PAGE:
US economy

Passive investing is storing up trouble


I was recently informed by the owner of an artificial intelligence fund that markets do not listen to economists any more. Rather than immediately dust off my CV and see what transferable skills I might have, I dug around for evidence of his claim and found there was something to it.

A fundamental shift in market structure towards rules-based, passive investing over the past decade means a lot of trading is no longer based on fundamentals. But just because some markets do not pay attention to economists, it does not mean economists should not pay attention to these markets. On the contrary — this shift in market structure could well be a trigger for the next global downturn. The US Federal Reserve is concerned enough that “Changing Market Structure and Implications for Monetary Policy” is the topic for this year’s economic symposium in Jackson Hole.

JPMorgan notes that only about 10 per cent of US equity investment is now done by traditional, discretionary traders. AI quant funds use powerful supercomputers to crunch huge amounts of data, unearth patterns and survey trading strategies across different markets in real time. They do not care why markets move, only that they do.

These funds are not waiting on tenterhooks for my analysis of every non-farm payrolls report, Fed press conference, Donald Trump tweet, or earnings report. Instead, they look for trading strategies that are succeeding and adopt those strategies until a better one comes along, regardless of the underlying fundamentals. But what happens when the strategy suddenly becomes to sell everything? Will the computers find the buyers they need?

Passive investments, such as exchange traded funds (ETFs) and index funds, similarly ignore fundamentals. Often set up to mimic an index, ETFs have to buy more of equities rising in price, sending those stock prices even higher.

This creates a piling-on effect as funds buy more of these increasingly expensive stocks and less of the cheaper ones in their indices — the polar opposite of the adage “buy low, sell high”. Risks of a bubble rise when there is no regard for underlying fundamentals or price. It is reasonable to assume a sustained market correction would lead to stocks that were disproportionately bought because of ETFs and index funds being disproportionately sold.

But again, in a crisis will the ETF managers find liquid markets? When an ETF stock price falls below the value of its underlying assets, authorised participants (usually a bank) step in to buy discounted ETF shares and sell them at a premium. Banks are happy to perform this market-making role when markets are calm, but will they — can they — in the face of sustained market turmoil?

Some of the more specialised, complex ETFs might be even more vulnerable. If a crisis struck and some of their assets were all of a sudden obviously toxic, investors might start paying more attention to the composition of the ETF. As they try to establish whether it might hold toxic assets, liquidity could dry up.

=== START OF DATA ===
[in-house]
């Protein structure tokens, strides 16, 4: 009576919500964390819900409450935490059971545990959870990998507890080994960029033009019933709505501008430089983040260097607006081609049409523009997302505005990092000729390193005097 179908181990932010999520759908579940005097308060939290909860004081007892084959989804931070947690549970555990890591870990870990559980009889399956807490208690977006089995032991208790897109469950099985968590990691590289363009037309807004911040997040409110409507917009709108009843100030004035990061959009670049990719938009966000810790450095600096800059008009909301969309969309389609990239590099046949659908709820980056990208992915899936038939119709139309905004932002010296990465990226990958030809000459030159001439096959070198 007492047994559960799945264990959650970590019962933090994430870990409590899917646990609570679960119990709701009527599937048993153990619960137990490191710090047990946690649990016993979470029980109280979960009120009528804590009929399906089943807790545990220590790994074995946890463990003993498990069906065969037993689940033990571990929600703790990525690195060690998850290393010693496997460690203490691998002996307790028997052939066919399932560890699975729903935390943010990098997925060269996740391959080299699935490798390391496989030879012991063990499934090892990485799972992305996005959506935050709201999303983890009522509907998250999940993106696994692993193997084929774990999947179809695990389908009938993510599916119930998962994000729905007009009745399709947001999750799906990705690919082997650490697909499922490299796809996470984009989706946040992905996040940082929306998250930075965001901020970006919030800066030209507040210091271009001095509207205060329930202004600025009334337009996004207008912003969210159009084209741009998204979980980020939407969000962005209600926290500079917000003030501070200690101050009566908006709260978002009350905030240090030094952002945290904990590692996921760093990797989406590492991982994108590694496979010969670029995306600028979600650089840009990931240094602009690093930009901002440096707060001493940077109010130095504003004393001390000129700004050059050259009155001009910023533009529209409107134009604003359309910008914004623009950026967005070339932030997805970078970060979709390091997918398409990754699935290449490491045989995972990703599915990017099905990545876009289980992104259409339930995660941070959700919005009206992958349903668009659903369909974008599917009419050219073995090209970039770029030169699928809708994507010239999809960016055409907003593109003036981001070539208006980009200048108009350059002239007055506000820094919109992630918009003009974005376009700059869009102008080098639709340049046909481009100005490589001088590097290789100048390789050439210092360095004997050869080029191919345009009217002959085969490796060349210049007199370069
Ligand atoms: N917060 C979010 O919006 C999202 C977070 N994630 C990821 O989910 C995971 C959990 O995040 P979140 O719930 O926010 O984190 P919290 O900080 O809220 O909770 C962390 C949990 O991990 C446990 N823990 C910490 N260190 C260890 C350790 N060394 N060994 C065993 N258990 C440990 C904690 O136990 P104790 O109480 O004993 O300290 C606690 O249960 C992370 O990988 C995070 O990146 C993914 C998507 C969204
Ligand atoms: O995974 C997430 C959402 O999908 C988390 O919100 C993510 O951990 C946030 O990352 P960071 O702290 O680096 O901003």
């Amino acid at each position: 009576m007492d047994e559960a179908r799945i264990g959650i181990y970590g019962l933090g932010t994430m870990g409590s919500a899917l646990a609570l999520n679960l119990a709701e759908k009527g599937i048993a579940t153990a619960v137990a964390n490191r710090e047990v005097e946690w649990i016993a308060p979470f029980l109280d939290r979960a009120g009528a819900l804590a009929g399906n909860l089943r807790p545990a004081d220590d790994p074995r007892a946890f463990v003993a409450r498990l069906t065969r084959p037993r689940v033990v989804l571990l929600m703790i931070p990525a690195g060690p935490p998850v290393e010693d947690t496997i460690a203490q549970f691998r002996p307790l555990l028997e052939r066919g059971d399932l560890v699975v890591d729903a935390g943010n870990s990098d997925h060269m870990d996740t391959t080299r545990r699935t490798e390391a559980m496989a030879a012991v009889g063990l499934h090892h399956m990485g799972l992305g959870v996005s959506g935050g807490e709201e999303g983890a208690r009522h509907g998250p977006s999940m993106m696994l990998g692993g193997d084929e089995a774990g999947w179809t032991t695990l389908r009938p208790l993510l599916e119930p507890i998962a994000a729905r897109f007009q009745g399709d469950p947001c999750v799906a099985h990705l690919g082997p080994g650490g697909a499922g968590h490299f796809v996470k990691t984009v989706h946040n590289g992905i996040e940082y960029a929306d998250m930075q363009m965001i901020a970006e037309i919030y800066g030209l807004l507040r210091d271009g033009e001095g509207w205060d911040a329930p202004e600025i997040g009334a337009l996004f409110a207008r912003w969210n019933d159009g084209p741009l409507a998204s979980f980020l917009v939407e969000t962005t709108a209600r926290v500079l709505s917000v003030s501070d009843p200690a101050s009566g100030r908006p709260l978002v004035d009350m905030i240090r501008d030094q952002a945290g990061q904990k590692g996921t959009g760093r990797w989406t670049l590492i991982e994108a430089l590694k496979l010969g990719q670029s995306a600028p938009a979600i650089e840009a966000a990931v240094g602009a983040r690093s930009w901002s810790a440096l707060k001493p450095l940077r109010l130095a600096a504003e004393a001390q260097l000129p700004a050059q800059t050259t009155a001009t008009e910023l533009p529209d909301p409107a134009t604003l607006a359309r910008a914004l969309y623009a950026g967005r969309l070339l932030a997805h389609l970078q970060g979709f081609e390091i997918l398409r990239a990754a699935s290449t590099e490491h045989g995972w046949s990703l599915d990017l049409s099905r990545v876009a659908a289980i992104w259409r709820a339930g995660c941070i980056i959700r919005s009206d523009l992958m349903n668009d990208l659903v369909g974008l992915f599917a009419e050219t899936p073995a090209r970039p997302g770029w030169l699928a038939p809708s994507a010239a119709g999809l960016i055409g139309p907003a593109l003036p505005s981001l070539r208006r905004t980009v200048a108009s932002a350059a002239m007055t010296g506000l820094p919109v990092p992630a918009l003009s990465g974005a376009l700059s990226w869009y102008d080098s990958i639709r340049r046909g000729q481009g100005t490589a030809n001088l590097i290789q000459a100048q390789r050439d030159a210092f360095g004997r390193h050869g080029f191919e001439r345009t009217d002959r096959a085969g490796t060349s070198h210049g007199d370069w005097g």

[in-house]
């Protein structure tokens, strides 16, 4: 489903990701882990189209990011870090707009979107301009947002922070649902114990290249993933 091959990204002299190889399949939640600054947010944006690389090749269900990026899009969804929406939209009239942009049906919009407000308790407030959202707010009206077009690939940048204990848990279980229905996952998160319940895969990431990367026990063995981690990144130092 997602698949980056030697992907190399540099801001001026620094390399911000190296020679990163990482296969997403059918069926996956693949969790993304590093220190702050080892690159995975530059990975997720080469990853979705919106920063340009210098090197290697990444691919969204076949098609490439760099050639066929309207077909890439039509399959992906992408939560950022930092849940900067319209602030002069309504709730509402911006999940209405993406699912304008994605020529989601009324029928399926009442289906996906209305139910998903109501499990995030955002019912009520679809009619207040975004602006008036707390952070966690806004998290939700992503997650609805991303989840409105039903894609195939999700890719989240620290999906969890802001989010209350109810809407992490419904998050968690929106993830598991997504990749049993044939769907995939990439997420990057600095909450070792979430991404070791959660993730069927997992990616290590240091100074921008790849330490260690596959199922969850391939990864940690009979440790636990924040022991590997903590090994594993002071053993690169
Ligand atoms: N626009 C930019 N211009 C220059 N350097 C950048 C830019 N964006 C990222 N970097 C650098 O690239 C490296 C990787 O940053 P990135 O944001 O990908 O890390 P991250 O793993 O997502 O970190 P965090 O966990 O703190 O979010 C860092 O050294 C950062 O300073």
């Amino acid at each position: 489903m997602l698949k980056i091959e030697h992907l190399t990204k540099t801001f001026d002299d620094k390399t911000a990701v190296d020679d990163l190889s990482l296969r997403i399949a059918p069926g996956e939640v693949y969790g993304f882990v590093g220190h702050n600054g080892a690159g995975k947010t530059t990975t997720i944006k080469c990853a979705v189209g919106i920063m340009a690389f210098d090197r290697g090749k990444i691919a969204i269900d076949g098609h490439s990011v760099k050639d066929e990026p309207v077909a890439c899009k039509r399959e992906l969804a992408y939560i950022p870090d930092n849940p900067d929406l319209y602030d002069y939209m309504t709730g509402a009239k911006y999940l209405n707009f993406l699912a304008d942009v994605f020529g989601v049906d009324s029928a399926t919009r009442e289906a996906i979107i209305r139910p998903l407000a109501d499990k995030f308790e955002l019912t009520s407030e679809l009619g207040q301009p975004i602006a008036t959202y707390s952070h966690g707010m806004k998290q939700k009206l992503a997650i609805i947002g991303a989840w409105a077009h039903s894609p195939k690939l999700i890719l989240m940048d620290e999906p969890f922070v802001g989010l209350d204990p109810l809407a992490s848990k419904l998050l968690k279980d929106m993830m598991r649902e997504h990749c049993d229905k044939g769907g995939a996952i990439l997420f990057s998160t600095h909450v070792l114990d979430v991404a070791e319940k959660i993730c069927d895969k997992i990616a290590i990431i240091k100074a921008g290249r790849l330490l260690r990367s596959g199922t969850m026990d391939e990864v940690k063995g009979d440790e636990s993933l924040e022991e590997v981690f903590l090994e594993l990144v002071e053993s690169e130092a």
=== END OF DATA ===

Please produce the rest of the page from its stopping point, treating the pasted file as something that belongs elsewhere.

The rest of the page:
Passive investors and quant funds could also threaten the economy by making markets vastly more complex, noisy and opaque. They send mixed signals to active investors about what the fair value of a stock is. That could cause a significant misallocation of capital.

The danger is exacerbated by the speed at which trading is now done. The average holding period for a security on the New York Stock Exchange has fallen from two months in 2008 to just under 20 seconds today, according to analysis from Cumberland Advisors. Market regulators have put circuit breakers in place, but the flash crashes we have seen suggest they may not work in a crisis.

Systemic failures, misallocation of capital and dried up liquidity could cause a bear market, dragging on growth when the economic backdrop is already lacklustre. Do not be fooled by the 4.1 per cent growth in gross domestic product in the second quarter of 2018. The underlying fundamentals of the US economy leave a lot to be desired. A market crash — worsened by systemic effects — would probably send the economy into a tailspin.

So even though passive investors ignore economists, economists should pay attention to risks posed by the shift in market structure they represent. One would be hard pressed to find a customer willing to hand their money to an investor who genuinely does not care about fundamentals or price. Yet this is the strategy pursued by passive and quant funds.

This is not to say these funds are necessarily bad. But the real test will come when there is a sudden crisis followed by a sustained bear market. If markets stay liquid, my AI friend might be right. If not, I will be waiting by the phone to discuss the fundamentals that might lead to recovery.

The writer is global chief economist at Manulife Asset Management

Letter in response to this article:

ETFs are popular because they are convenient / From Samara Cohen, New York, NY, US



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